This chart is mostly worthless, because Nelson Cruz is most definitely not a guy who is going to save 70 runs a year in left field, like Defensive Runs Saved suggests. It is hilarious, though.

This is the point where David Murphy does not look like a good thing. Between DRS and UZR, Murphy looks like around 25-30 runs below average in the field in center. That is a very small sample and probably a tad extreme, but a solid left fielder playing around 20 runs worse in center is no stretch, and Julio Borbon is not merely average in center. Texas seems to think one player in the line-up can kick start the whole order, but as long as Murphy plays centerfield, a lot of runs are probably going to be given up there.

Even with Murphy playing, the Rangers actually look better than the Royals defensively (when you look more at career rates), thanks to names like Beltre, Cruz and Andrus, only to the tune of about a third of a run over a full series. The edge goes to the Rangers, but with the larger edge on offense comes a smaller edge on defense.


Okay, the small sample sizes seen on the season are funny, but not that great for projecting. To set our expectations on the upcoming series, ZiPS projections and career defensive rates are bit more useful in April. Putting the exact match-ups from this series up against each other 10,000 times turns out a spread of Rangers wins that looks like this:


In short, if the Rangers play like they are expected to, and if the Royals play like they are expected to, the Rangers break their stretch of series lost just over two thirds of the time, sweeping the series in just over one fifth of their attempts. The total score projects to be around 15-14 Rangers, a little less for Kansas City, and a little more for Texas.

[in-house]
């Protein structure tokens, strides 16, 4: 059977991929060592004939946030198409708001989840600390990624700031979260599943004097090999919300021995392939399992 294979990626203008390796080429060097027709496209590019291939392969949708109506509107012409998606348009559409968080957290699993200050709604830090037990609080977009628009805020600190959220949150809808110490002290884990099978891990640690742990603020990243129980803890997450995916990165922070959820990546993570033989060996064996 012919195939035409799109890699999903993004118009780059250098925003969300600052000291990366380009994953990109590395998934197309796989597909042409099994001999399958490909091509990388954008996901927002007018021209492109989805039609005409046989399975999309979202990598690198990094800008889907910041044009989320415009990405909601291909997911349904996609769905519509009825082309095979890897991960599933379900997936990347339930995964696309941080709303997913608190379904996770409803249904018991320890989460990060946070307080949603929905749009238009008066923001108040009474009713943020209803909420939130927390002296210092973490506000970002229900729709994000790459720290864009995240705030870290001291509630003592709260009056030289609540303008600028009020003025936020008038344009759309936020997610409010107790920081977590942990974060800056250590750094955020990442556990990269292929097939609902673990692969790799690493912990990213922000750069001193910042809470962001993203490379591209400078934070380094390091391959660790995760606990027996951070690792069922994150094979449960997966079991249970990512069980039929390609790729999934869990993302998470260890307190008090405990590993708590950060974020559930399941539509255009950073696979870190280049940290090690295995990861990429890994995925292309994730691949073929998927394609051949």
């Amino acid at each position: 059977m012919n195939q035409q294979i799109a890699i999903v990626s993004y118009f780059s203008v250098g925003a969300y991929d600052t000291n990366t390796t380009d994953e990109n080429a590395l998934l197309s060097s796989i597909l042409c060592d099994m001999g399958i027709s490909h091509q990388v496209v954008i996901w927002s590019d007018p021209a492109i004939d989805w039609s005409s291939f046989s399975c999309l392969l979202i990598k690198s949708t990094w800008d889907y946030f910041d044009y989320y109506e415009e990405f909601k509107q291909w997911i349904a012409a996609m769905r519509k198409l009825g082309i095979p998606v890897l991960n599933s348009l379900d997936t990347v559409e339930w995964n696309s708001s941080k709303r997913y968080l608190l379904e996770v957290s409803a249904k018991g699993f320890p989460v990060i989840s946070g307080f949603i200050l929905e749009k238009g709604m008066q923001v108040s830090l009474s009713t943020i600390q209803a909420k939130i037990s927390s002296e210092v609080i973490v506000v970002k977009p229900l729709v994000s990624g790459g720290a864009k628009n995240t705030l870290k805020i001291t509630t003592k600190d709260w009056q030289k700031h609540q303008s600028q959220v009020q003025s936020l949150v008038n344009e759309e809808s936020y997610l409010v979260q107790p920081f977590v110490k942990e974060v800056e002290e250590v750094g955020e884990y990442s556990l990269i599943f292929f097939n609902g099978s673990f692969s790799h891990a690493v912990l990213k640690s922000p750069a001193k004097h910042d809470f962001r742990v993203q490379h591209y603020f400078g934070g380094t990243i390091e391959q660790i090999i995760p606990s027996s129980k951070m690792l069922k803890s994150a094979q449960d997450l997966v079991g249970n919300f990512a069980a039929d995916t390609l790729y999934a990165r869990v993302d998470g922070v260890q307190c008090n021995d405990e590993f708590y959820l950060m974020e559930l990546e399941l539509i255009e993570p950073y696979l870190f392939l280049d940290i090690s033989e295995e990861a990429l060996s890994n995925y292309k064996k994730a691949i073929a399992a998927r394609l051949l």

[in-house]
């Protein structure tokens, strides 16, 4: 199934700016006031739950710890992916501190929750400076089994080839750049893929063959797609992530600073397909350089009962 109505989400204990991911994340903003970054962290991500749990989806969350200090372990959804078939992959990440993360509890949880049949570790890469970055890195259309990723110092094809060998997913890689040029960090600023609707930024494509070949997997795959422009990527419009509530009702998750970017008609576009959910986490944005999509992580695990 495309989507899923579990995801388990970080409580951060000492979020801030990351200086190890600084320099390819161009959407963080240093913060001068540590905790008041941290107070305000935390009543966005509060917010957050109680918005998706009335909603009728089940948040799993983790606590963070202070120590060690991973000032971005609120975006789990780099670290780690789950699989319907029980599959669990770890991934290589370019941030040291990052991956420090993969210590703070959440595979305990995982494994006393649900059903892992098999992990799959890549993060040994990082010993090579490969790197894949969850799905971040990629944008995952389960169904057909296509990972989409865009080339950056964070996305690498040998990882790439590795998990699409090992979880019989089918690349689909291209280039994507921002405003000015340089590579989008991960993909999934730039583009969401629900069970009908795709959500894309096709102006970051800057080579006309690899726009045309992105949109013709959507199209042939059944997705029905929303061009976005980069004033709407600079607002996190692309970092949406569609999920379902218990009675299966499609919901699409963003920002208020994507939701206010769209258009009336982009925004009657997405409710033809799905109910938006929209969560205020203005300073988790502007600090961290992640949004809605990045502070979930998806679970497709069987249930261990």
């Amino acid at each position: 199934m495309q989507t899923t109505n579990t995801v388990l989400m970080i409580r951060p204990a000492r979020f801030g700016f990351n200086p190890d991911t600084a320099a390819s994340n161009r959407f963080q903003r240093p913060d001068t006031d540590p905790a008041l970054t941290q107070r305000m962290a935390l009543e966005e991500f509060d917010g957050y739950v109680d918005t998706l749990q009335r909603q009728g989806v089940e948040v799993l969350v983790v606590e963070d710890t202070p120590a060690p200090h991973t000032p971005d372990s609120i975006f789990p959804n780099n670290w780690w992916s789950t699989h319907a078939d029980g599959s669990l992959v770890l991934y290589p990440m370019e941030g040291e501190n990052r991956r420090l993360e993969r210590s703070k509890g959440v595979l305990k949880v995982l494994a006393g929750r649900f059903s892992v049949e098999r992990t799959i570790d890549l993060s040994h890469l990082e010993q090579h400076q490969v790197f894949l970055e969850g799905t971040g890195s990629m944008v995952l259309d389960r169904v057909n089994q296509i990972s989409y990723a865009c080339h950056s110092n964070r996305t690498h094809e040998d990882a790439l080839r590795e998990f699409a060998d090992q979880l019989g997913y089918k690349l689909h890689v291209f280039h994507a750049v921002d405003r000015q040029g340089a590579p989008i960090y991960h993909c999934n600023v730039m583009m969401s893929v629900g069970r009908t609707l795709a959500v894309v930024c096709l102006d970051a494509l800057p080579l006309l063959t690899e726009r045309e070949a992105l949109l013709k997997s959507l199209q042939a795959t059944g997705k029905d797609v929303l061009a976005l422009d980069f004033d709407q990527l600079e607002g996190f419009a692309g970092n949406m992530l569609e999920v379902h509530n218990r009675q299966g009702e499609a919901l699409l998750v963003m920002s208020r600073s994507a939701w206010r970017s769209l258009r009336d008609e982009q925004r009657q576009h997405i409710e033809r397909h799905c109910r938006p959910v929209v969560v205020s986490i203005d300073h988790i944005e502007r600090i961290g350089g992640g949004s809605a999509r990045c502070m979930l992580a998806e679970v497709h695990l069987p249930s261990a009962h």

Bruce Chen vs. C.J. Wilson looks, by far, like the most one-sided game, nearly a two-to-one Rangers advantage. Which, of course, means the Rangers will be looking at sweeping that day and fail, but at least they will have won the series.

Missing Josh Hamilton and not being able to trust the intended centerfielder puts the Rangers in a rough situation, but despite the records, the Rangers are likely the significantly superior team to Kansas City, and they are playing at home (which is around a 4% improvement for teams). The Rangers absolutely should win this series, and if they do not, it might be a little closer to time to panic.

Photographs by jamesbrandon, jdtornow, phlezk, flygraphix, mcdlttx, tomasland, and literalbarrage used in background montage under Creative Commons. Thank you.